Sunday, May 14, 2006

...Mother's day

Today was my first mother's day without mom.

It goes without saying that it was difficult. In some ways, the days leading up to today were more difficult than today itself..
I kept thinking of what I was going to buy for her mother's day gift..

I read back to last year's mother's day. It was a good day for mom...

As I visited with my children today, I realized how blessed I am. I have so many wonderful days to look forward to, and so many precious memories to cherish...


Blogger Meg said...


Yes, Sunday must have been really hard. Not being able to buy something or even pick out a card is so tough.

You were thinking about your mom, though, as you do every day, and no doubt are thankful for the years you had with her. Treasure your children in the way your mom treasured you.

Meg xxx

4:04 PM, May 16, 2006  
Anonymous nicole said...

It's sad to me that as the years go by I stop paying attention to Mothers Day. It's just easier that way.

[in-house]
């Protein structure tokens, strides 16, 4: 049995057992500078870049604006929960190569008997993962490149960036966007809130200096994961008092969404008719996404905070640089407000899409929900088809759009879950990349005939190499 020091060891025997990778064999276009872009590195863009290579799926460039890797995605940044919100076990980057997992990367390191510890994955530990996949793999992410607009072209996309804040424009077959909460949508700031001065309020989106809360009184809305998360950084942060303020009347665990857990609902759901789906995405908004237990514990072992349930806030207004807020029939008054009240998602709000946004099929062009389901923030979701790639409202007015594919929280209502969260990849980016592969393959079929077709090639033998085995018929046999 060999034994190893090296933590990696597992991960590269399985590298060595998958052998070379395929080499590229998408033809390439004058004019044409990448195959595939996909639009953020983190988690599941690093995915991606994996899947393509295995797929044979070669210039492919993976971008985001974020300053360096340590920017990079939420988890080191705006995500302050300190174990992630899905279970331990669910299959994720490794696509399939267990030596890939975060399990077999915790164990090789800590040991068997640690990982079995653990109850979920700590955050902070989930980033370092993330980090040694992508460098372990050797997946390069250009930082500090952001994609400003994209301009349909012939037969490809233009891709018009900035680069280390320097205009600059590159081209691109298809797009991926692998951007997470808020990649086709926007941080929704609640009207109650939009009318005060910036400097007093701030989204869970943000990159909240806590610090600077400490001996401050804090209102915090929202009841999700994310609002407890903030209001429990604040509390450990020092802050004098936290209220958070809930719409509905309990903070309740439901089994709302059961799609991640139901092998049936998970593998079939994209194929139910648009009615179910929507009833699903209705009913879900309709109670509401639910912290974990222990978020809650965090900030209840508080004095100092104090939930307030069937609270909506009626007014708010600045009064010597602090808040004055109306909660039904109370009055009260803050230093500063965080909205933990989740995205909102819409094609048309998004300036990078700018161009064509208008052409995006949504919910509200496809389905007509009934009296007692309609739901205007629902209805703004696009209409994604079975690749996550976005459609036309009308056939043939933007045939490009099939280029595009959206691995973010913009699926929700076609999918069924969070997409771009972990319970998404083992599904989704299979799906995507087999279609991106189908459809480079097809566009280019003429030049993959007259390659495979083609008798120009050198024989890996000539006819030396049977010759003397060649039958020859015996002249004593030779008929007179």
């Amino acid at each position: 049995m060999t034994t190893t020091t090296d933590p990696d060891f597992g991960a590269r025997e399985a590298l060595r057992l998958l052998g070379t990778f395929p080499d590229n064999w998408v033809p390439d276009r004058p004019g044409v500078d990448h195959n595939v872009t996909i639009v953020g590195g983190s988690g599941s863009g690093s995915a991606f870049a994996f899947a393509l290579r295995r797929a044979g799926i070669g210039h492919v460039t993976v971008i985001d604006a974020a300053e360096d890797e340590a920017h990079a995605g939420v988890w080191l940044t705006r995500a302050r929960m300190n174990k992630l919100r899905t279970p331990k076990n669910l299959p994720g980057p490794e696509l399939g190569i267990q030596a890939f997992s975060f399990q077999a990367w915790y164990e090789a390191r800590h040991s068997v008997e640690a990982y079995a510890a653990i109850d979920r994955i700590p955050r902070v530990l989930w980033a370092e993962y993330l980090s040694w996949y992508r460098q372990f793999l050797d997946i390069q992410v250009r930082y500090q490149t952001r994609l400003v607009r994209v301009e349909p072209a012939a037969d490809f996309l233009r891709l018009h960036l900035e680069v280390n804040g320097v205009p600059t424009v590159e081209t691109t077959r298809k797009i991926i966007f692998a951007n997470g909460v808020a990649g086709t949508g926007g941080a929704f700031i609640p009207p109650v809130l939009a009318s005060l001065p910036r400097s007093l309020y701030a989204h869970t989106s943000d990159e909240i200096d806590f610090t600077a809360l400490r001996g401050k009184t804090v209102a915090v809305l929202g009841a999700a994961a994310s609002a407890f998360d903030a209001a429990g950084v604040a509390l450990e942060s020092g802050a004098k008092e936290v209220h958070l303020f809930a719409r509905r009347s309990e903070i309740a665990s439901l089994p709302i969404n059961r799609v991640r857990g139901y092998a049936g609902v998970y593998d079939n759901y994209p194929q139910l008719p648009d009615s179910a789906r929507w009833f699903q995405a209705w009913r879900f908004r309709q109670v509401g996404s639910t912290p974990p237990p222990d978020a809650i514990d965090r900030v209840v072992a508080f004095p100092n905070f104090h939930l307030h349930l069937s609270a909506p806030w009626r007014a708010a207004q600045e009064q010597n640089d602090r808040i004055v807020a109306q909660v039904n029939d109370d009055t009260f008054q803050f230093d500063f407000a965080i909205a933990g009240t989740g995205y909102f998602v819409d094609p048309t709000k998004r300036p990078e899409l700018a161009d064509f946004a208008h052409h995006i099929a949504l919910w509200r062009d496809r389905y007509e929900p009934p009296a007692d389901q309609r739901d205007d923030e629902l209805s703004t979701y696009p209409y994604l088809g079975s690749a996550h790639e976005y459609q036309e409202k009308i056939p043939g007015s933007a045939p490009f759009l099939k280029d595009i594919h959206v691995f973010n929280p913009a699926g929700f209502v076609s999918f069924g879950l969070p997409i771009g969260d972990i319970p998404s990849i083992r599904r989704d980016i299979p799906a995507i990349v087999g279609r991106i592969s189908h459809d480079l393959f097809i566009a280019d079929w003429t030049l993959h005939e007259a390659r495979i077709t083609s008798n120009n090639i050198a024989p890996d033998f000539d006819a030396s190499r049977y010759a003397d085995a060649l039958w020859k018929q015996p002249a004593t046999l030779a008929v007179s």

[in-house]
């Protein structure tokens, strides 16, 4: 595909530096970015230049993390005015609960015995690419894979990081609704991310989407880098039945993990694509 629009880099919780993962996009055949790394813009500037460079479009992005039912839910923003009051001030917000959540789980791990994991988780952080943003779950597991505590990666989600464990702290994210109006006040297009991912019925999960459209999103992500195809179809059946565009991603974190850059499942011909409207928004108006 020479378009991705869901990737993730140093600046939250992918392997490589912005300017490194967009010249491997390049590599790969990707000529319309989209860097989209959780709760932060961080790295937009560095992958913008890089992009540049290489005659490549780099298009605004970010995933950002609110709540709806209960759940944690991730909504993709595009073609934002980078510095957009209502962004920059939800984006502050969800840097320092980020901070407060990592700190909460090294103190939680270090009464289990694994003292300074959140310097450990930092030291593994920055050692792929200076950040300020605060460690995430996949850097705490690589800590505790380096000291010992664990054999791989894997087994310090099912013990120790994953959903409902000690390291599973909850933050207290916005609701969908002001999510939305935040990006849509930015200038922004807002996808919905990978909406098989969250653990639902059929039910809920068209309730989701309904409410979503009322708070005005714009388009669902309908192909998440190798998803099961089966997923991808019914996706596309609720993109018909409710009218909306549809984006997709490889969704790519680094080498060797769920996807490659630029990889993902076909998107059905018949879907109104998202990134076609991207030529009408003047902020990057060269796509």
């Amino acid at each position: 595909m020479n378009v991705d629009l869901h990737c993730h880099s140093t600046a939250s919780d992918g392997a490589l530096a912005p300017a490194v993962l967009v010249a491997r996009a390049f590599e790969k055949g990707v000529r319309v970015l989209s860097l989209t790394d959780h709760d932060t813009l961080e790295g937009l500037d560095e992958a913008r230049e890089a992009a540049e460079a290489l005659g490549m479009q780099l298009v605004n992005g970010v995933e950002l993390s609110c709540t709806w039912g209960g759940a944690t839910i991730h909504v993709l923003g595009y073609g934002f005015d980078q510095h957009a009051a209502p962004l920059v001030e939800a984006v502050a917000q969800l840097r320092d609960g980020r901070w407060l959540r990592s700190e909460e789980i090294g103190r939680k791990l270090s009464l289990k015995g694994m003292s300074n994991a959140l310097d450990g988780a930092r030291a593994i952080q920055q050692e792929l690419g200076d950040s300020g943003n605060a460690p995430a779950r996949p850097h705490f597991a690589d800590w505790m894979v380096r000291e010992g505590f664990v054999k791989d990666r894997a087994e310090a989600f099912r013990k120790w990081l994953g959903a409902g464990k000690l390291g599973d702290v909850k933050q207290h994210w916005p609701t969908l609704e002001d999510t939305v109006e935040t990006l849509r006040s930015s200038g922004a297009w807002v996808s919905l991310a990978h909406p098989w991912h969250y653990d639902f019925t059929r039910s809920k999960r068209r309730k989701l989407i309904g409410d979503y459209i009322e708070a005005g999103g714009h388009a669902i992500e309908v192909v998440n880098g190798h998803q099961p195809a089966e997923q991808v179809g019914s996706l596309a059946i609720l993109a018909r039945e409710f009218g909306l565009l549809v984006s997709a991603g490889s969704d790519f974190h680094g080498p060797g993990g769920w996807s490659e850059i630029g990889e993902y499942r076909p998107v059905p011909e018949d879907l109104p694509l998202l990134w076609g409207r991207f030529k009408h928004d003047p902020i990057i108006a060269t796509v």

This year my dad called me to see how I was doing and when I said "I try not to remember when Mothers Day is" he said simply "well I will never forget for you." I think I'm really glad for that...

Hugs to you, this is never an easy time of year for those without moms to turn to easily.

7:18 PM, May 16, 2006  
Anonymous Spike said...

Hugs to you for walking through it.

Sometimes all we can do is put one foot in front of the other and fake it till it (hopefully, one day) feels better.

Hang in there.

1:33 AM, May 17, 2006  
Blogger Laurie said...

Happy Mother's Day (a little late).

2:32 PM, May 20, 2006  

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(written September of 2005) I have learned much in the last nine months. I have read that ovarian cancer whispers. I say it screams. It just needs someone to listen. The American Cancer Society statistics for ovarian cancer estimate that there will be 22,220 new cases and 16,210 deaths in 2005. This is a death rate FOUR TIMES that of breast cancer.Almost 70 percent of women with the common epithelial ovarian cancer are not diagnosed until the disease is advanced in stage. The 5-year survival rate for these women is only 15 to 20 percent. This is unacceptable. Women need to be made more aware of the symptoms, and doctors need to listen to their patients. Especially when the patient tells them that they fear they have ovca, as my mother did for almost a year before she was finally diagnosed. It’s so sad and senseless when a woman knows the symptoms but can’t get anyone to listen to what she is saying.